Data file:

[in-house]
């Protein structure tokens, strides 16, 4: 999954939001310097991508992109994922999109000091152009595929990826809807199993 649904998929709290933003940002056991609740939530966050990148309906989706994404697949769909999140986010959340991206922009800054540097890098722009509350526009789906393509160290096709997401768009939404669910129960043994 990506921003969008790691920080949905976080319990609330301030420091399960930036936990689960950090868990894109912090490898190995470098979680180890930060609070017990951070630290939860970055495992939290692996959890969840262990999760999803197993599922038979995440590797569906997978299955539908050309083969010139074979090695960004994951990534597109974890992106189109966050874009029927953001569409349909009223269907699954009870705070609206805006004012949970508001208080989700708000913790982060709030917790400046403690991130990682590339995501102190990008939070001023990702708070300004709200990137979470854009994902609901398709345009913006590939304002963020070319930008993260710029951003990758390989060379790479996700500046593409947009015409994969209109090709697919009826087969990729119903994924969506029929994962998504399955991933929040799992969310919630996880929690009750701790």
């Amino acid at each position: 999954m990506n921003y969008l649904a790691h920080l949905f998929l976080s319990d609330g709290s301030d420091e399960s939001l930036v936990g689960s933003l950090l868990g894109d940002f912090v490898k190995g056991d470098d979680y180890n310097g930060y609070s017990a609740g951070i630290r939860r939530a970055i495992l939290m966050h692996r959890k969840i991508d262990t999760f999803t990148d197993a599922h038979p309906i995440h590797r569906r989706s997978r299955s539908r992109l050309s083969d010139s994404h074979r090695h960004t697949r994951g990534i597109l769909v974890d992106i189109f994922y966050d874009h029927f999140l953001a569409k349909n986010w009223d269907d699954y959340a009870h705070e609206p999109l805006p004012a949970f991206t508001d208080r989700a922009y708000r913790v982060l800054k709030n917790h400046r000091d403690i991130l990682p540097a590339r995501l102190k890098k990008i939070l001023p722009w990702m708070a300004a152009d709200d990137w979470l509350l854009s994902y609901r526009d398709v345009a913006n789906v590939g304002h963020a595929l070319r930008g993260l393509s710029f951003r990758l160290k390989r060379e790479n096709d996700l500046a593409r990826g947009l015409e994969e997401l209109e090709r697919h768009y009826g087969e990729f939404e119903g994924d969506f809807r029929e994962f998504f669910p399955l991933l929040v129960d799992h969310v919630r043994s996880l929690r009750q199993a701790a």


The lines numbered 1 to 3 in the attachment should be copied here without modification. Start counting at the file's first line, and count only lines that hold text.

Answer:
[in-house]
């Protein structure tokens, strides 16, 4: 999954939001310097991508992109994922999109000091152009595929990826809807199993 649904998929709290933003940002056991609740939530966050990148309906989706994404697949769909999140986010959340991206922009800054540097890098722009509350526009789906393509160290096709997401768009939404669910129960043994 990506921003969008790691920080949905976080319990609330301030420091399960930036936990689960950090868990894109912090490898190995470098979680180890930060609070017990951070630290939860970055495992939290692996959890969840262990999760999803197993599922038979995440590797569906997978299955539908050309083969010139074979090695960004994951990534597109974890992106189109966050874009029927953001569409349909009223269907699954009870705070609206805006004012949970508001208080989700708000913790982060709030917790400046403690991130990682590339995501102190990008939070001023990702708070300004709200990137979470854009994902609901398709345009913006590939304002963020070319930008993260710029951003990758390989060379790479996700500046593409947009015409994969209109090709697919009826087969990729119903994924969506029929994962998504399955991933929040799992969310919630996880929690009750701790």
């Amino acid at each position: 999954m990506n921003y969008l649904a790691h920080l949905f998929l976080s319990d609330g709290s301030d420091e399960s939001l930036v936990g689960s933003l950090l868990g894109d940002f912090v490898k190995g056991d470098d979680y180890n310097g930060y609070s017990a609740g951070i630290r939860r939530a970055i495992l939290m966050h692996r959890k969840i991508d262990t999760f999803t990148d197993a599922h038979p309906i995440h590797r569906r989706s997978r299955s539908r992109l050309s083969d010139s994404h074979r090695h960004t697949r994951g990534i597109l769909v974890d992106i189109f994922y966050d874009h029927f999140l953001a569409k349909n986010w009223d269907d699954y959340a009870h705070e609206p999109l805006p004012a949970f991206t508001d208080r989700a922009y708000r913790v982060l800054k709030n917790h400046r000091d403690i991130l990682p540097a590339r995501l102190k890098k990008i939070l001023p722009w990702m708070a300004a152009d709200d990137w979470l509350l854009s994902y609901r526009d398709v345009a913006n789906v590939g304002h963020a595929l070319r930008g993260l393509s710029f951003r990758l160290k390989r060379e790479n096709d996700l500046a593409r990826g947009l015409e994969e997401l209109e090709r697919h768009y009826g087969e990729f939404e119903g994924d969506f809807r029929e994962f998504f669910p399955l991933l929040v129960d799992h969310v919630r043994s996880l929690r009750q199993a701790a």